Archive for July, 2016

July 28, 2016

Lopez de Haro Rioja Blanco, 2014

Lopez de Haro Rioja Blanco, 2014

This is a something you rarely find: An inexpensive wine (under $20 before tax!), with enough character and depth to hold your interest that, yes, you’ll go back and buy it again.  That you want to buy again.  This is not a knock-your-socks off powerhouse Rioja, but a patio wine par excellence.  The muted fruit sits on an uber-creamy palate that at times feels as rich as an Alsatian Gewurtz, and at other times a little pasty in the way almond skins stick on the palate.  Banana skin, almond and orange blossom, that pretty much sums it up, it ain’t no Burgundy.  But it’s candy cotton light, low alcohol, easy to drink, and versatile.  It will also please the guests that turn their nose up at Chardonnay and/or Sauv Blanc and/or Pino Grigio.  In my mind, a superb everyday sipper.


Price: $20 at Kitsilano Wine Cellars.


Market Liquidity: Easy on the pocketbook, easier on the palate.

July 27, 2016

Cassini Quattro, 2012

If this is your thing, then this is your thing.  By which I mean, why pay $20 more for a California Cab Sauv with 90 plus points when you can have a gorgeous, rustic, hugely satisfying BC blend?

Cassini Quattro, 2012

The “attack” is strong with a yin yang of violets and cigar box.  I liked that juxtaposition a lot, but no one will mistake it for finesse.  On the palate it’s full, aggressive, while the finish is mild and doesn’t linger.  Really delectable if a tad less accomplished than the Cassini Cabernet Franc which we drank last week.  But from my perspective, this is a stellar red at the price point.  The imperfection of it, if you will, was perhaps the most likeable and enduring element.  We’ll be back for more.


Price: $30 well spent at Kitsilano Wine Cellars.


Market Liquidity: Bob Fosse said “Thank God I wasn’t born perfect.”  They should stamp that on a sticker, and remove the plaudits.

July 27, 2016

Burrowing Owl Sauvignon Blanc, 2015

Burrowing Owl Sauvignon Blanc, 2015

The acidity will stop you in your tracks.  The strident Kiwi SB grassiness is nowhere to be seen, instead we have a doff of the hat to the purity of the French style, an austere, highly charged blast of melon and citrus.  The assertiveness is either enchanting and captivating or off-putting.  Are you looking for Sancerre or Cloudy Bay? (I am looking for Cape Mentelle, but BCL “wisely” decided to delist those fine wines from Western A.  Oh, sorry for the barb, the digression…)  Regardless, this is less than subtle but also a tad sanitized.  Ever order a beer or glass of wine in a restaurant and the first thing to hit your nose is the light aroma of bleach?  That to me was the first sip of this wine.  A big (big, big) fan of Burrowing O, I could nevertheless pass on this without regret.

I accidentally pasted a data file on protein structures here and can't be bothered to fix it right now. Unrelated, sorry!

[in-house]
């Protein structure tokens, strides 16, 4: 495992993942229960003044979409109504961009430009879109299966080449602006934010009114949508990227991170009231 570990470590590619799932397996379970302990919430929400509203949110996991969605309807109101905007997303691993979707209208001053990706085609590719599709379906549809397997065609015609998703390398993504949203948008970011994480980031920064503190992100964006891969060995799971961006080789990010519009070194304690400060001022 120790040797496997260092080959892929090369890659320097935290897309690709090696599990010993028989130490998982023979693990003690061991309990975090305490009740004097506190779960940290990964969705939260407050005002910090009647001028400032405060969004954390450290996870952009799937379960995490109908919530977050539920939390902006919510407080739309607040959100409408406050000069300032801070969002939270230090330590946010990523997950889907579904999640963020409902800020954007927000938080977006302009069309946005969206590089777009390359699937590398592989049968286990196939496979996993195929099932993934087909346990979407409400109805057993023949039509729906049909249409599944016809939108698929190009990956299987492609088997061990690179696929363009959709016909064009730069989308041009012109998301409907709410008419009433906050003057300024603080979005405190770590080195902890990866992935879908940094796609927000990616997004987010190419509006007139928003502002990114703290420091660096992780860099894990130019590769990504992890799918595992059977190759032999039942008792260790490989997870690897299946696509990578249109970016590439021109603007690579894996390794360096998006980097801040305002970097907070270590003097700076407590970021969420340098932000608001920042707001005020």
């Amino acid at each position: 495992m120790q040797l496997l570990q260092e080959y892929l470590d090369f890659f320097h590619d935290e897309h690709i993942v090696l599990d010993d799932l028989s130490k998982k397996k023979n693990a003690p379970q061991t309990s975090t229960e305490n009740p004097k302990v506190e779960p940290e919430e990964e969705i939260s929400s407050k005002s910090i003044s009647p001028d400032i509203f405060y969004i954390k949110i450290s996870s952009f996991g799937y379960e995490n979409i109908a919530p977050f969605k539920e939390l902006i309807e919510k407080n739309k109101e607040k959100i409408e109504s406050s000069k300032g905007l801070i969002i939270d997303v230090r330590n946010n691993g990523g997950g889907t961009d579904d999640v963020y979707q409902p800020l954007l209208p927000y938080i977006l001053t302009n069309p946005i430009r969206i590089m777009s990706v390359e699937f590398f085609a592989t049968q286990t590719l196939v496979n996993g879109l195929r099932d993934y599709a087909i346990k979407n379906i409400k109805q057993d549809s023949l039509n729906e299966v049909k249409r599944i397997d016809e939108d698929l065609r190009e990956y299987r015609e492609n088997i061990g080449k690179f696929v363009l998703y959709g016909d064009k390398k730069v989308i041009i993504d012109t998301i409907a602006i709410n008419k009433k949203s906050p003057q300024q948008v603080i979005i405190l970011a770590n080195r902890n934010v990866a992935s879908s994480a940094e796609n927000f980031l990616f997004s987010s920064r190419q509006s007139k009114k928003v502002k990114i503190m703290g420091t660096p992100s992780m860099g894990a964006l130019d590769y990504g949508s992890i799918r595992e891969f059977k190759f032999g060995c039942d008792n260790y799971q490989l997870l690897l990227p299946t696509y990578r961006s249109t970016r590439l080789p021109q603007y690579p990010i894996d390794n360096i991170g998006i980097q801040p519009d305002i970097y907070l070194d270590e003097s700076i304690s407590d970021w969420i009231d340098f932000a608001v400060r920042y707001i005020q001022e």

Price: $27 plus taxes at Kitsilano Wine Cellars.


Market Liquidity: What’s the old pop song?  “Sometimes you’re gonna hit the mark, sometimes you’re gonna take the next best thing.”

July 26, 2016

TintoNegro Limestone Block Malbec, 2012

TintoNegro Limestone Block Malbec, 2012

92 points.  Seriously?  Someone is losing their marbles.


Price: $32.50 at Everything Wine.


Market Liquidity: An easy to drink red.

July 25, 2016

C C Jentsch Cellars Syrah, 2013

Super spicy—in a good way. A funky woodiness reminiscent of Oz Shiraz.  There is an unusual Pinot Noir lightness on the palate (and the glass, it’s so pale it’s nearly anemic), but it holds its weight on the finish.  Despite the balance and approachability, despite all the lovely tangents on the nose and mouth, this wine never grew on us, as a sipper, or with dinner.  Ephemeral.  When all was said and done we felt it wasn’t, dollar-wise, better than many cheaper options at BCL, but neither was it as striking or memorable as we’d been led to believe.

C C Jentsch Cellars Syrah, 2013

By that I mean we bought it as the Jentsch rated tops in a list of 15 Syrahs, many from BC which were judged alongside “global benchmarks” (their term, not mine); although judging a dozen wines or so seems hardly representative, more of the sort of party game you’d see this blogger create, “judges” who produce a “list” gives credence to the “sticker” which boosts sales (which also translates as hard to find in a store; a Jentsch blog with the top Syrah and Chardonnays is here.).  In the “judged” list Nichol is my favorite of the lot but overall, despite the quality of these wines, you pay through the nose, relative to Australia and South America.  (As an aside, the Hamilton Russell scored quite high in their Chardonnay list; although a different vintage, we are huge fans too.)  OK, rather than quibble with the list per se, and noting that no one will turn up their nose at a guest bringing over a bottle of Langmeil, but as a previous client of Garagiste in Seattle, I can tell you point blank that nothing in the Okanagan, nothing, at whatever price point, can compete with the very best from Walla Walla.  Which leads me to believe the judges missed some fine West Coast wines, despite the global benchmark.


Price: $35 plus at Everything Wine.


Market Liquidity: All I could hear was Mr. Burns saying “I like the cut of his jib.”  Which is, yes, a dig at the experts.

July 23, 2016

La Frenz Riesling, 2014

La Frenz Riesling